I don’t know whether any of you have seen the film The Way?—it’s mostly appeared in small theatres, but it was directed and produced by Martin Sheen’s son, Emilio Estavez and Martin Sheen has the starring role. He plays a man named Tom – a successful doctor who works hard and plays a lot of golf. He’s frustrated by his adult son’s lack of direction, and irritated by his son’s decision to take off for Spain to hike the Camino de Santiago.
The Camino de Santiago, which translates to The Road of St. James, is a route of about 500 miles that winds across Spain and ends at the Cathedral of St. James, which marks the place where, according to legend, the bones of St. James the Apostle rests. In medieval times, the idea of a pilgrimage, a long journey toward a sacred spot, such as the final resting place of a saint, was a popular one, and it’s a concept that’s been resurrected in the last few decades. A pilgrim’s journey is not that of a tourist – it’s not about seeing the sights, about observing from a distance – it’s about some kind of personal engagement with the matter at hand. The son in the movie is on a journey to figure out who he is and what he wants from life – a not uncommon situation for many of the thousands of pilgrims who walk the Camino these days.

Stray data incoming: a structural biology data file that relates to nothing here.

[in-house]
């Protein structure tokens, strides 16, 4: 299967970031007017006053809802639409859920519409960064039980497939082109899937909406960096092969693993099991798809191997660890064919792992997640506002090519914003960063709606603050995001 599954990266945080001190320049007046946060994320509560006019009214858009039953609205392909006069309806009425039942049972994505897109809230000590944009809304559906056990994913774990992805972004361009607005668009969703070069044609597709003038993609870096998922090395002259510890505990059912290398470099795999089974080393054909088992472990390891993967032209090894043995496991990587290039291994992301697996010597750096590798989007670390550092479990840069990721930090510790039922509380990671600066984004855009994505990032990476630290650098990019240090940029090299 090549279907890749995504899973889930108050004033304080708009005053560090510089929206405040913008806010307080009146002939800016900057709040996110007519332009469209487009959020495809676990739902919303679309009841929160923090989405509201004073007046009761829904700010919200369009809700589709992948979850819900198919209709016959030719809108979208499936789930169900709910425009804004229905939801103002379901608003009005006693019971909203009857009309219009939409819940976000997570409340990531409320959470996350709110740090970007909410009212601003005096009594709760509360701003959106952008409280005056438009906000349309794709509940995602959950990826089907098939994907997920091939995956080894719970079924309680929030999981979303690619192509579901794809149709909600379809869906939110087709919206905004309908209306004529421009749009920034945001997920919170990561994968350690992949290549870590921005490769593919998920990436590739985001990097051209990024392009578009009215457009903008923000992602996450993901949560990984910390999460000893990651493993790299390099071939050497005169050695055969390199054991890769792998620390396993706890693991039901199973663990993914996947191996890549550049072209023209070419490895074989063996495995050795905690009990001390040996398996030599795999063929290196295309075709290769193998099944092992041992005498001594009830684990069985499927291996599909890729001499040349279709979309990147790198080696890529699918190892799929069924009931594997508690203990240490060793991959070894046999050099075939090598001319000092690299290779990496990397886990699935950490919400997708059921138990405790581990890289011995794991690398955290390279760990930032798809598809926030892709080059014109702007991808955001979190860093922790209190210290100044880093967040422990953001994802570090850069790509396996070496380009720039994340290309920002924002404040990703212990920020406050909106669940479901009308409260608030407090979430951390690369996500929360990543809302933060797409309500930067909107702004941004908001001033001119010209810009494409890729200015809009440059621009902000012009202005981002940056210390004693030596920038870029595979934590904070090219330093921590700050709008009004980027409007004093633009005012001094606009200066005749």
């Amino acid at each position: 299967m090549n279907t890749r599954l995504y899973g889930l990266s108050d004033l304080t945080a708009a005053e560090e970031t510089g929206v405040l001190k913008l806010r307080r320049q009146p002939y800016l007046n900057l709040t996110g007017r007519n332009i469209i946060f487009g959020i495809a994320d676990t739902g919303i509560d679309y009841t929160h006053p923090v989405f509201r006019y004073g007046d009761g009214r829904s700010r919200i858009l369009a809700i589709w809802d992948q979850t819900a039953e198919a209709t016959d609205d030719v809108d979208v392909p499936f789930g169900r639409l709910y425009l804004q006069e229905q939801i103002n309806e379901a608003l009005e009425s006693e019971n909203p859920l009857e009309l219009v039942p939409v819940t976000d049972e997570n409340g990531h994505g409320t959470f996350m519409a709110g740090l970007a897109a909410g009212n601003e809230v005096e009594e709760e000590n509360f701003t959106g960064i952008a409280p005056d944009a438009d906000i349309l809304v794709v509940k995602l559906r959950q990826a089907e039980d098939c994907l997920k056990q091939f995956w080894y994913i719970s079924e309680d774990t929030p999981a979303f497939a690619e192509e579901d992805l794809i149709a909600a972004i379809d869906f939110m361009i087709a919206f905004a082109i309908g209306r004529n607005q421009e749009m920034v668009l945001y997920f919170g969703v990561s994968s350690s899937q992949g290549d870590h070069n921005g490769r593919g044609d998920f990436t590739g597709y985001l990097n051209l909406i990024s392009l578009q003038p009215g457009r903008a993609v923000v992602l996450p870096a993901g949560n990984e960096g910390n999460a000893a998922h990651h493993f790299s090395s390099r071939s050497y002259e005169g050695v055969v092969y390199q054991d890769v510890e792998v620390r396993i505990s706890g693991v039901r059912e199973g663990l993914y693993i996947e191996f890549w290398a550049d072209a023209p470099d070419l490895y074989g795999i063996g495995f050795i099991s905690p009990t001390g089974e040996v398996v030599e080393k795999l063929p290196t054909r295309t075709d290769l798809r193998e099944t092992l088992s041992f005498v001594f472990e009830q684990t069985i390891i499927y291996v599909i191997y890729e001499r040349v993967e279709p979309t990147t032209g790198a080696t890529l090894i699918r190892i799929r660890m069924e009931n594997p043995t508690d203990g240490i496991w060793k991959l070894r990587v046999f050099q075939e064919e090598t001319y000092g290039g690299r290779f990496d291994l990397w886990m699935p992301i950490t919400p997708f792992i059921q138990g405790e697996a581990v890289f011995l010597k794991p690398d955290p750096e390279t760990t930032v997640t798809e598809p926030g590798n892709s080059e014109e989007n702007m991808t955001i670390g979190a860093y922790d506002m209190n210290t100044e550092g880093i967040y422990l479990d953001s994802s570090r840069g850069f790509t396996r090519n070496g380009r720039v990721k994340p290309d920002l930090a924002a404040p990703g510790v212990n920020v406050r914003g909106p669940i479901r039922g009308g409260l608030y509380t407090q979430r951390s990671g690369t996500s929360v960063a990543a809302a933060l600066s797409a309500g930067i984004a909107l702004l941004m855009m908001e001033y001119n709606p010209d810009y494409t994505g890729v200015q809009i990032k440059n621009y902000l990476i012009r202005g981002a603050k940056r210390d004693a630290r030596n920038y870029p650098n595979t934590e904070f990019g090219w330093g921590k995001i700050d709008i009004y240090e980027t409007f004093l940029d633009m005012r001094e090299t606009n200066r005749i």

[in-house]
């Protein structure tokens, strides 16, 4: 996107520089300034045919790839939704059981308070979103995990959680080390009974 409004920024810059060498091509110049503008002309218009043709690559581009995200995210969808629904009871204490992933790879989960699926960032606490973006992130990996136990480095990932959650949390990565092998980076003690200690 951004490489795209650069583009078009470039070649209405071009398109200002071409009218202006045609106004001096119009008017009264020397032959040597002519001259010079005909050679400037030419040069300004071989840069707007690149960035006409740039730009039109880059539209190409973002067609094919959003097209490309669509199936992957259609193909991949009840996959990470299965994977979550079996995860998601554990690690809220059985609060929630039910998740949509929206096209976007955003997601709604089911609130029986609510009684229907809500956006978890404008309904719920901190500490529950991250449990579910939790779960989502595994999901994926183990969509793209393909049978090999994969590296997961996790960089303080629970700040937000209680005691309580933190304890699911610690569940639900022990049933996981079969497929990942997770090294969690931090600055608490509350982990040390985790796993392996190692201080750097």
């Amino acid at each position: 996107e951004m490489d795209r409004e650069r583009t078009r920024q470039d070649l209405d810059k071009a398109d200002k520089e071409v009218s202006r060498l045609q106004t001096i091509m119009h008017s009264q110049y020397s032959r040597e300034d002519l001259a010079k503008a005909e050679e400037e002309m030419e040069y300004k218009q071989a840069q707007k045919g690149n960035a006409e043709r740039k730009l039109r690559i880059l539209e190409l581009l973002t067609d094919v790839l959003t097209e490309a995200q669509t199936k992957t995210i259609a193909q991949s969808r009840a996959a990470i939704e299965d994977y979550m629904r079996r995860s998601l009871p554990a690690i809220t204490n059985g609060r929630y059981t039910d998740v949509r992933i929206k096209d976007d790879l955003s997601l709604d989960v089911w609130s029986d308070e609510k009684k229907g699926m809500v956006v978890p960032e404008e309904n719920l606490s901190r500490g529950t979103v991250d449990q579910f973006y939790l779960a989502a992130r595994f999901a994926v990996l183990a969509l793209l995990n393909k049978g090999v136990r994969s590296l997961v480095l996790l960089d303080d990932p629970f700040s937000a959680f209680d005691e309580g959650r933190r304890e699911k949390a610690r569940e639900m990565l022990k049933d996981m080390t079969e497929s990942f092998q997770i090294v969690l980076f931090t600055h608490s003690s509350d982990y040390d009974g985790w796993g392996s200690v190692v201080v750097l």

Martin Sheen’s character Tom is on the golf course when he receives the telephone call with the voice on the other end telling him that his son has died, killed in a freak storm on his first day on the Camino. Tom decides to cross the ocean to retrieve his son’s remains and then decides to walk the Camino himself, making the journey in memory of his son and scattering his son’s ashes along the way. The movie tells the story of that pilgrimage – of the people Tom befriends, and who befriend him; of the deeper understanding of his son that comes to him as he travels; and, in a very subtle way, of his reconnection with his long lost sense of faith.